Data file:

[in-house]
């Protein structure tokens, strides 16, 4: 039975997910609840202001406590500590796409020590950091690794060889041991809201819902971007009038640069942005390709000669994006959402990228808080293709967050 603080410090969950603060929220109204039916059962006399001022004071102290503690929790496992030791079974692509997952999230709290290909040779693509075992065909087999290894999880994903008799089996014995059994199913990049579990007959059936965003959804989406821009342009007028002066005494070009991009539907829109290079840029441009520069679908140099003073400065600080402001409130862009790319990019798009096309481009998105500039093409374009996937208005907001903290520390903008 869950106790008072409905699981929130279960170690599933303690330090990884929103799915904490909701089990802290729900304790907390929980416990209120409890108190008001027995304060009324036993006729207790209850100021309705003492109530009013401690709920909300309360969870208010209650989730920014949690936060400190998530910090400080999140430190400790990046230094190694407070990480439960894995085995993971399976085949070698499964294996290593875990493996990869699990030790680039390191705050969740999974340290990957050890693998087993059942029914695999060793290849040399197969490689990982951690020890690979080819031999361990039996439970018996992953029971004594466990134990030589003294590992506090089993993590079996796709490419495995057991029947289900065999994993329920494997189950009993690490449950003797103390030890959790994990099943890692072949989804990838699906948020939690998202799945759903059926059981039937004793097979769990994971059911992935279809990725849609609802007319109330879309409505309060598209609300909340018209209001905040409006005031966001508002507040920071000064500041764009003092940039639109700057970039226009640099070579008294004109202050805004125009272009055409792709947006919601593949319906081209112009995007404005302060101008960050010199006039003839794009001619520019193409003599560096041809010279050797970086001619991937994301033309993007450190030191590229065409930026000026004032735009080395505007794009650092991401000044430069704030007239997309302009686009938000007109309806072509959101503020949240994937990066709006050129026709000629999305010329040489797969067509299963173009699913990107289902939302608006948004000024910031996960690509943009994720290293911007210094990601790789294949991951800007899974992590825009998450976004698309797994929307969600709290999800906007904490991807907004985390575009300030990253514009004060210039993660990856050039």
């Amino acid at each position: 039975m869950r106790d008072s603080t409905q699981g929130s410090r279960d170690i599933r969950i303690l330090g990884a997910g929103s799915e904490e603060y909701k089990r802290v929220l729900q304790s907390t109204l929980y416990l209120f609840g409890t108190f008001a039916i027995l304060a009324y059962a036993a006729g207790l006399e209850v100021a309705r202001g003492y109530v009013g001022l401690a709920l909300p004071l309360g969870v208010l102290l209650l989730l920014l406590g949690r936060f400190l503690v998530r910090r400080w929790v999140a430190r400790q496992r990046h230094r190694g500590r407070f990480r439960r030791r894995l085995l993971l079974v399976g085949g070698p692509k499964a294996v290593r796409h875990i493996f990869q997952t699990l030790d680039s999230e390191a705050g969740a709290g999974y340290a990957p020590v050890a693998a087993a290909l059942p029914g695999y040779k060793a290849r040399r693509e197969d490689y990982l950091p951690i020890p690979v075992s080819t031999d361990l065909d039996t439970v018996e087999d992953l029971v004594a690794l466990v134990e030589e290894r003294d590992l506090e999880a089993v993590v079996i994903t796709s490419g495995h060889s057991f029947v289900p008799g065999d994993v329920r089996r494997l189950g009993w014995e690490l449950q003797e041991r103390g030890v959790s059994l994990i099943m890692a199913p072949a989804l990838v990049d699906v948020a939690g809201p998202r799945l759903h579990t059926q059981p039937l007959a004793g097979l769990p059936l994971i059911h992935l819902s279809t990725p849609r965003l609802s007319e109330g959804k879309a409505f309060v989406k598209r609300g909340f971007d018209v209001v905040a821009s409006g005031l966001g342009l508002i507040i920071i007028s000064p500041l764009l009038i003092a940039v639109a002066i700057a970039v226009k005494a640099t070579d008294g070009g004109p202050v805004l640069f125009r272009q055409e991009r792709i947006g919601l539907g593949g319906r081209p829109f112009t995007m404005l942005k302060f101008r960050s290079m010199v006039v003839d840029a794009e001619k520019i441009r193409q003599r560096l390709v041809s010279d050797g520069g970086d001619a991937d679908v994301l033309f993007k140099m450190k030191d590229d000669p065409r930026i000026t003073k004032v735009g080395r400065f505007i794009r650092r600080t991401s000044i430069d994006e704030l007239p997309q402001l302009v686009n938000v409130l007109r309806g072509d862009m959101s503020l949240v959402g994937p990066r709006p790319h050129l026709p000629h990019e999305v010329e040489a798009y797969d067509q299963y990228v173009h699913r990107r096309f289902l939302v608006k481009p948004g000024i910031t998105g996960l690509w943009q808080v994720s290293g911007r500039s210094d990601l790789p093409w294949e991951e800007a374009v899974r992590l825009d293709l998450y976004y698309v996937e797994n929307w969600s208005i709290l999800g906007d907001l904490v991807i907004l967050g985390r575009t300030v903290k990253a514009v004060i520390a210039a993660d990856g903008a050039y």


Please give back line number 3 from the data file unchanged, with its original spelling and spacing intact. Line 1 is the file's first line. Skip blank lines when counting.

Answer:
């Amino acid at each position: 039975m869950r106790d008072s603080t409905q699981g929130s410090r279960d170690i599933r969950i303690l330090g990884a997910g929103s799915e904490e603060y909701k089990r802290v929220l729900q304790s907390t109204l929980y416990l209120f609840g409890t108190f008001a039916i027995l304060a009324y059962a036993a006729g207790l006399e209850v100021a309705r202001g003492y109530v009013g001022l401690a709920l909300p004071l309360g969870v208010l102290l209650l989730l920014l406590g949690r936060f400190l503690v998530r910090r400080w929790v999140a430190r400790q496992r990046h230094r190694g500590r407070f990480r439960r030791r894995l085995l993971l079974v399976g085949g070698p692509k499964a294996v290593r796409h875990i493996f990869q997952t699990l030790d680039s999230e390191a705050g969740a709290g999974y340290a990957p020590v050890a693998a087993a290909l059942p029914g695999y040779k060793a290849r040399r693509e197969d490689y990982l950091p951690i020890p690979v075992s080819t031999d361990l065909d039996t439970v018996e087999d992953l029971v004594a690794l466990v134990e030589e290894r003294d590992l506090e999880a089993v993590v079996i994903t796709s490419g495995h060889s057991f029947v289900p008799g065999d994993v329920r089996r494997l189950g009993w014995e690490l449950q003797e041991r103390g030890v959790s059994l994990i099943m890692a199913p072949a989804l990838v990049d699906v948020a939690g809201p998202r799945l759903h579990t059926q059981p039937l007959a004793g097979l769990p059936l994971i059911h992935l819902s279809t990725p849609r965003l609802s007319e109330g959804k879309a409505f309060v989406k598209r609300g909340f971007d018209v209001v905040a821009s409006g005031l966001g342009l508002i507040i920071i007028s000064p500041l764009l009038i003092a940039v639109a002066i700057a970039v226009k005494a640099t070579d008294g070009g004109p202050v805004l640069f125009r272009q055409e991009r792709i947006g919601l539907g593949g319906r081209p829109f112009t995007m404005l942005k302060f101008r960050s290079m010199v006039v003839d840029a794009e001619k520019i441009r193409q003599r560096l390709v041809s010279d050797g520069g970086d001619a991937d679908v994301l033309f993007k140099m450190k030191d590229d000669p065409r930026i000026t003073k004032v735009g080395r400065f505007i794009r650092r600080t991401s000044i430069d994006e704030l007239p997309q402001l302009v686009n938000v409130l007109r309806g072509d862009m959101s503020l949240v959402g994937p990066r709006p790319h050129l026709p000629h990019e999305v010329e040489a798009y797969d067509q299963y990228v173009h699913r990107r096309f289902l939302v608006k481009p948004g000024i910031t998105g996960l690509w943009q808080v994720s290293g911007r500039s210094d990601l790789p093409w294949e991951e800007a374009v899974r992590l825009d293709l998450y976004y698309v996937e797994n929307w969600s208005i709290l999800g906007d907001l904490v991807i907004l967050g985390r575009t300030v903290k990253a514009v004060i520390a210039a993660d990856g903008a050039y």